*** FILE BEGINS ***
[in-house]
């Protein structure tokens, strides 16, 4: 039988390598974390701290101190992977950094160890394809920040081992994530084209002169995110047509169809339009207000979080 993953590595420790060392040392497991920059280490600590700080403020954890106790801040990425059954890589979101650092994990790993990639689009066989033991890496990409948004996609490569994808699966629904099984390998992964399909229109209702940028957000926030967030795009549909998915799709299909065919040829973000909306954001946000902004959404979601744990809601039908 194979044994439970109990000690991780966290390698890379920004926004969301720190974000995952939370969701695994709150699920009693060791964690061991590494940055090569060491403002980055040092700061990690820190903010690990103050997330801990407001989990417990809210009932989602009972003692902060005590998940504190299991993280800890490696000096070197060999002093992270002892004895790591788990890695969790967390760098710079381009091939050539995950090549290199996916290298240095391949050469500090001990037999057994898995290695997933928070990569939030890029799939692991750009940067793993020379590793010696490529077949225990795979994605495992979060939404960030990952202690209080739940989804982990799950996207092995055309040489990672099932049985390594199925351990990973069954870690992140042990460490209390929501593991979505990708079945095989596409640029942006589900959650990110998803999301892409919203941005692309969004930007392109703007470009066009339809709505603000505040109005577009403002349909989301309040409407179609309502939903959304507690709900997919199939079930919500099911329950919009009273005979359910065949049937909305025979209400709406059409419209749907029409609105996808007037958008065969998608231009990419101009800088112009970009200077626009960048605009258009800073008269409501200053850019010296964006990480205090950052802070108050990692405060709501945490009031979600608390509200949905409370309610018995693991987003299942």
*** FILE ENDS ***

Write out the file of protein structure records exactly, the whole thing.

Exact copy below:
[in-house]
């Protein structure tokens, strides 16, 4: 039988390598974390701290101190992977950094160890394809920040081992994530084209002169995110047509169809339009207000979080 993953590595420790060392040392497991920059280490600590700080403020954890106790801040990425059954890589979101650092994990790993990639689009066989033991890496990409948004996609490569994808699966629904099984390998992964399909229109209702940028957000926030967030795009549909998915799709299909065919040829973000909306954001946000902004959404979601744990809601039908 194979044994439970109990000690991780966290390698890379920004926004969301720190974000995952939370969701695994709150699920009693060791964690061991590494940055090569060491403002980055040092700061990690820190903010690990103050997330801990407001989990417990809210009932989602009972003692902060005590998940504190299991993280800890490696000096070197060999002093992270002892004895790591788990890695969790967390760098710079381009091939050539995950090549290199996916290298240095391949050469500090001990037999057994898995290695997933928070990569939030890029799939692991750009940067793993020379590793010696490529077949225990795979994605495992979060939404960030990952202690209080739940989804982990799950996207092995055309040489990672099932049985390594199925351990990973069954870690992140042990460490209390929501593991979505990708079945095989596409640029942006589900959650990110998803999301892409919203941005692309969004930007392109703007470009066009339809709505603000505040109005577009403002349909989301309040409407179609309502939903959304507690709900997919199939079930919500099911329950919009009273005979359910065949049937909305025979209400709406059409419209749907029409609105996808007037958008065969998608231009990419101009800088112009970009200077626009960048605009258009800073008269409501200053850019010296964006990480205090950052802070108050990692405060709501945490009031979600608390509200949905409370309610018995693991987003299942």